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  Crazy Safari Africa ScreamsBuy this film here.
Year: 1991
Director: Billy Chan
Stars: N!Xau, Lam Ching Ying, Chan Saan-Hiu, Peter Chan Lung, Stephen Chow Sing-Chi, Ng Man Tat, Peter Pau, Michelle Bestbier, Saul Bamberger, Peter Mahlangu, Bo Kaesje, Christopher Kubheka, Elias Meintjies, Charlotte Matshele, Sweetness Kunene, Betty Ramakuhia
Genre: Horror, Comedy, Martial Arts, Weirdo, Adventure
Rating:  7 (from 1 vote)
Review: Among the most oddball but beloved cult movies from Hong Kong, Crazy Safari is a double sequel to both Mr. Vampire (1985) and the South African satirical surprise hit The Gods Must Be Crazy (1980). At an auction in South Africa, Sam (Chan Saan-Hiu) recruits Taoist priest Lam (Lam Ching Ying, reprising his stock role for the umpteenth time) to help buy back the mummified corpse of his ancestor. To seal the deal Sifu Lam works his magic to reanimate his ancestor as a hopping Chinese vampire (Peter Chan Lung)! En route to Hong Kong their plane goes haywire. Forced to bail out the pair strap a parachute onto the vampire. Whereupon it lands in the midst of an African tribe led by N!Xau (reprising his screen persona from The Gods Must Be Crazy). Despite having enough problems convincing skeptical tribal elders a Coca-Cola can is a mystical artifact and fighting off a husband-and-wife team of slave traders, N!Xau and his friends grow fascinated with the pasty-faced stranger. After misadventures involving mischievous monkeys, a rampaging rhino and a ravenous lion, Sifu Lam and his hapless ward reach N!Xau's village where they find the locals are quite taken with their new hopping vampire mascot.

Quite how Crazy Safari came to be remains a mystery for the ages but thank the cult movie gods something so off-the-wall made it to the screen! Although the credits list Jamie Uys, director of the original Gods Must Be Crazy, as production consultant the bulk of the movie was helmed by Billy Chan. Having worked his way up through a slew of bit-part roles in kung fu movies throughout the Seventies, Chan actually made his directorial debut with an unofficial sequel to Mr. Vampire somewhat cheekily titled New Mr. Vampire (1986). His other notable films include fan-favourite action-comedy License to Steal (1990), the Chow Yun-Fat gangster thriller Brotherhood (1987) and Skin Striperess (1992), a Category III soft-core porno horror opus wherein Lam Ching Ying once again reprised his stock Taoist priest persona. One unfortunate aspect of the region 3 DVD version of Crazy Safari is that it fails to provide English subtitles for a crucial facet of the film which is the wacky narration provided throughout by Cantonese comedy mega stars Stephen Chow Sing-Chi and Ng Man Tat. For while the film reprises the Coca-Cola can mistaken for a magic object sub-plot from the original Gods Must Be Crazy, the lack of translation leaves it hard for non-Cantonese speakers to discern whether Chow and Tat are indulging in a similar line in anti-Capitalist satire.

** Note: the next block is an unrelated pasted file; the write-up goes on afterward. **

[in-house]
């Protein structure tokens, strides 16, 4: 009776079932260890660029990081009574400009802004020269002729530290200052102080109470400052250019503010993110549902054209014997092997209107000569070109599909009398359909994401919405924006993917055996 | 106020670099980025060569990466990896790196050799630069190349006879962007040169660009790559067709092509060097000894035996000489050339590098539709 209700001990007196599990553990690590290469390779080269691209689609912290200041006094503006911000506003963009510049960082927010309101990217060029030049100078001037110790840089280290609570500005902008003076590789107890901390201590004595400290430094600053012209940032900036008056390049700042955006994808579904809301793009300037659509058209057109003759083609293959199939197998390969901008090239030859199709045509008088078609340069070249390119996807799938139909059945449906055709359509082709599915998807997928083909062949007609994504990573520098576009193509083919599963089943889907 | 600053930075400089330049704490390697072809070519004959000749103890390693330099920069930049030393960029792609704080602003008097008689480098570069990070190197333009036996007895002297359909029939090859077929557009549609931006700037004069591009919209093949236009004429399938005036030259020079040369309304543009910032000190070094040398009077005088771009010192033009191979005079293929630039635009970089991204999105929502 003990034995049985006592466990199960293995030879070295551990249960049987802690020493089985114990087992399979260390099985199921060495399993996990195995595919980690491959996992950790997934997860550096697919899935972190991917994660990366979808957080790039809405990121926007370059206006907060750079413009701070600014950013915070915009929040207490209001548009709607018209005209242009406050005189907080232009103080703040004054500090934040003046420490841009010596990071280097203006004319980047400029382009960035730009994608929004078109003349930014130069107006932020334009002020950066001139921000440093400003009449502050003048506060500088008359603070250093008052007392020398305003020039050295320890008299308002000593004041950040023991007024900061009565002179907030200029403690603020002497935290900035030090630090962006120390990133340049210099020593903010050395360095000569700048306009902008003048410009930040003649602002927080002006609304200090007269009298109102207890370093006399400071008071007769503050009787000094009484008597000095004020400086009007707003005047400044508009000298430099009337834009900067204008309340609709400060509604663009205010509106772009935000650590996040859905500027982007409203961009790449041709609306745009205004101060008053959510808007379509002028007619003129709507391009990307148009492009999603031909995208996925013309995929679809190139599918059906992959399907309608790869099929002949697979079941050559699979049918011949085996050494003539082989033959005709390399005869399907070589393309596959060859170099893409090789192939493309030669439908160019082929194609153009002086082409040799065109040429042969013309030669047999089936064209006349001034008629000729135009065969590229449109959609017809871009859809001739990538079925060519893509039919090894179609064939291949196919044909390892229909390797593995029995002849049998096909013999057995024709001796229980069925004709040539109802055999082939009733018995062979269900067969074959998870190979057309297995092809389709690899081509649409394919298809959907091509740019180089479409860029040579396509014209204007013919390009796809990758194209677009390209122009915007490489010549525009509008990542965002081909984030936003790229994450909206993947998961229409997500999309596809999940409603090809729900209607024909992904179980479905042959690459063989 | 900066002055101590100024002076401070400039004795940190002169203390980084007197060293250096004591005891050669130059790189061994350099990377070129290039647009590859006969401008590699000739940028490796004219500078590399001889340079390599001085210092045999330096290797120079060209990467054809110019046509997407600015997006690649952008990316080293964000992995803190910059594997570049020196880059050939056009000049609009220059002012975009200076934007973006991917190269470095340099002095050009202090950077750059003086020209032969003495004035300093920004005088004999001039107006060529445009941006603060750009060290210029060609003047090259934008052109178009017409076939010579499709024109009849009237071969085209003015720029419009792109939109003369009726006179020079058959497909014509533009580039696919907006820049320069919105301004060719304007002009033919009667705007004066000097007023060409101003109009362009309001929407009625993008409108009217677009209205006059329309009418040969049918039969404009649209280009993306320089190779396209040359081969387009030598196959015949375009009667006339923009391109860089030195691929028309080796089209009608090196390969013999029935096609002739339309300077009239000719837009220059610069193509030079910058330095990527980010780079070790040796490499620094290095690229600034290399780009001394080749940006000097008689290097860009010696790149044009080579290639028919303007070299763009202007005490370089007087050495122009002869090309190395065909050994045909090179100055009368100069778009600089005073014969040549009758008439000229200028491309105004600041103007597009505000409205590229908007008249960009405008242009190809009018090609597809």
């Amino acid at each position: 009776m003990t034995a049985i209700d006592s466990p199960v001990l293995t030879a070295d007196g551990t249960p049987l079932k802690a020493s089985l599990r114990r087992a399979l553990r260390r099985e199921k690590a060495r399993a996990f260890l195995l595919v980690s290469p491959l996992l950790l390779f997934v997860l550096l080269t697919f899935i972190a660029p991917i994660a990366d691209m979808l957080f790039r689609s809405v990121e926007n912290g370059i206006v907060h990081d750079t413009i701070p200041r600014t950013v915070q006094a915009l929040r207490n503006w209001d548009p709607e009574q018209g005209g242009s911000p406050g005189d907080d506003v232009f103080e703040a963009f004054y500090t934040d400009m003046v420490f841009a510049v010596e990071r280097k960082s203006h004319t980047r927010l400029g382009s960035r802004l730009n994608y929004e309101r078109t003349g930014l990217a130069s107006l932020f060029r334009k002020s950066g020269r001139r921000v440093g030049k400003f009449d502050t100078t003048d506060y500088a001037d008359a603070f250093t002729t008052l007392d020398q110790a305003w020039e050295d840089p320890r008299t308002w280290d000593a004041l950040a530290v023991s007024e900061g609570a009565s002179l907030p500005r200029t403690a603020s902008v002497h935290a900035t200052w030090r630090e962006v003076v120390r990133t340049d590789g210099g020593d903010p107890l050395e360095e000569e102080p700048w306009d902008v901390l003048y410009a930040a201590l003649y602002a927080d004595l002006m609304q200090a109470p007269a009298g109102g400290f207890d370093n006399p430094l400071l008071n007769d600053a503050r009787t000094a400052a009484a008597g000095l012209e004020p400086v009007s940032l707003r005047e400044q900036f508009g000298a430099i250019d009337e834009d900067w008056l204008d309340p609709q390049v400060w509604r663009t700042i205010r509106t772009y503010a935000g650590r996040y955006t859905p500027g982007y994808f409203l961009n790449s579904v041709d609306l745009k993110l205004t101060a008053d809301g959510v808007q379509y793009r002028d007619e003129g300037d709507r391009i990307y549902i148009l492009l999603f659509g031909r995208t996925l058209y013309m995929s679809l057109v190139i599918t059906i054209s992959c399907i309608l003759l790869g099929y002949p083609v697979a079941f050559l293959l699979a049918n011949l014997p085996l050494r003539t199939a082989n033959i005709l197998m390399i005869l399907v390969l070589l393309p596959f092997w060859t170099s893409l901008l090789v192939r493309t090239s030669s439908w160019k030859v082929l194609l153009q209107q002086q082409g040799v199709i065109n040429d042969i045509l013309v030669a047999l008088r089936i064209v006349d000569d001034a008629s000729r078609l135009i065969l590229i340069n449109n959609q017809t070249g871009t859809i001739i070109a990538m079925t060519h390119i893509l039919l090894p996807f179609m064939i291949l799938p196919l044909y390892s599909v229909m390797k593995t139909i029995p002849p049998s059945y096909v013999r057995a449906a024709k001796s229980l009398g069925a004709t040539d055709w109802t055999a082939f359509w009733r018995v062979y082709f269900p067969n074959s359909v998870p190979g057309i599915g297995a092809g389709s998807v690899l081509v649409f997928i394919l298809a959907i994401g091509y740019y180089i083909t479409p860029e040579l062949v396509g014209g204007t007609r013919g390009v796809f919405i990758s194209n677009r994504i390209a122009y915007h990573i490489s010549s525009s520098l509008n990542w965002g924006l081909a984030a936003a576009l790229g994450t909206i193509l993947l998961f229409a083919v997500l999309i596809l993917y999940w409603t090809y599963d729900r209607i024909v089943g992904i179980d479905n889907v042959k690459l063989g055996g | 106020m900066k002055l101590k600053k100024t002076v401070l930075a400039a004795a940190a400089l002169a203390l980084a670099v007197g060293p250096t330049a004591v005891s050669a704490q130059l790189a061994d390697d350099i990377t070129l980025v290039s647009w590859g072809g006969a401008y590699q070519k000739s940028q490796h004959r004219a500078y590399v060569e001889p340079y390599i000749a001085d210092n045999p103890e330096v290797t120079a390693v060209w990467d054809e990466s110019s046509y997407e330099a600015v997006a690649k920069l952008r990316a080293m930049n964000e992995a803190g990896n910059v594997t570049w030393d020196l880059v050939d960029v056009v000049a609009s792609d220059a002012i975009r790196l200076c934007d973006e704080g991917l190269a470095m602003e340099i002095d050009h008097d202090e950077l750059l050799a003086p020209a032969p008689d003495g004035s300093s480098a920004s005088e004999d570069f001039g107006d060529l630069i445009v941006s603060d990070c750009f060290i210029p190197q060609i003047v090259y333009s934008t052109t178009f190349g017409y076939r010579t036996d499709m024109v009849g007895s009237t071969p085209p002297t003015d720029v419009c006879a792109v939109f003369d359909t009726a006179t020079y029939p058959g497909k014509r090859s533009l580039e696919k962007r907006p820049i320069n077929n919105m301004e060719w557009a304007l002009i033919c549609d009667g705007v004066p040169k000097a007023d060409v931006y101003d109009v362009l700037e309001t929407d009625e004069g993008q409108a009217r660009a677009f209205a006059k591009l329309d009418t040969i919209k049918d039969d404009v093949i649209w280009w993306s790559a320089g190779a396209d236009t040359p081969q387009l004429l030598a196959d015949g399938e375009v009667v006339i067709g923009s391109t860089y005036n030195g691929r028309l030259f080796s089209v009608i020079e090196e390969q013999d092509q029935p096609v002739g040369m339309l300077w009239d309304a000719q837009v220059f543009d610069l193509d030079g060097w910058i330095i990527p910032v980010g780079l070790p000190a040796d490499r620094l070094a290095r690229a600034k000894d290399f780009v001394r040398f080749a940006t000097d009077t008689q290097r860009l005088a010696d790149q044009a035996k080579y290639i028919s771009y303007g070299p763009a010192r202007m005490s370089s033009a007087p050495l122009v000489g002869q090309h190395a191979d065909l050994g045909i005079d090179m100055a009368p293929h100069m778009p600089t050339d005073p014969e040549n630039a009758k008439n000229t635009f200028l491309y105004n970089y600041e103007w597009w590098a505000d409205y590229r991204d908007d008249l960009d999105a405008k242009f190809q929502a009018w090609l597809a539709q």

Nevertheless for the most part Chan styles the film like a live action cartoon foregrounding action and sight gags. Some of the culture clash humour skirts racism but the filmmakers still come across as sincere in their admiration for the Botswanan tribes-people and the jokes are never at N!Xau's expense. On the contrary, the film draws N!Xau as a clever, kindly, resourceful hero who adapts quickly to every outrageous situation whether driving a jeep towed by elephants or pasting a paper spell onto a Chinese hopping vampire. For once it is super-stoic Lam Ching Ying who is the fish out of water as his implacable, stubborn, frankly reactionary belief in the superiority of all things traditional and Chinese lands him in one mess after another. Lam's attempts to adapt his Taoist tricks to deal with the errant wildlife allow Chan to stage riotous animal antics involving giraffes, rhinos and baboons culminating in the unforgettable sight of Mr. Vampire himself riding an ostrich to save the day. Coupled with some spectacular scenery these scenes made Crazy Safari a real treat for young viewers in Hong Kong.

After the expected initial comical misunderstandings, the Chinese characters gradually grow to respect their African hosts. This culminates in Lam and his remote-controlled vampire intervening when the greedy slave traders (the film regrettably lacks any positive white characters) invade the village along with an evil witch doctor intent on stealing their valuable cache of diamonds. While the martial arts sequences are not as sharp as other entries in the hopping vampire series the film still delivers some memorable set-pieces. Lam pits the Chinese vampire against an African zombie in a fight to the finish, transplants a baboon's soul into Sam's body and, most spectacularly, infuses N!Xau with the spirit of Bruce Lee! Crazy Safari really is one of those movies that must be seen to be believed.

Click here for the trailer



Reviewer: Andrew Pragasam

 

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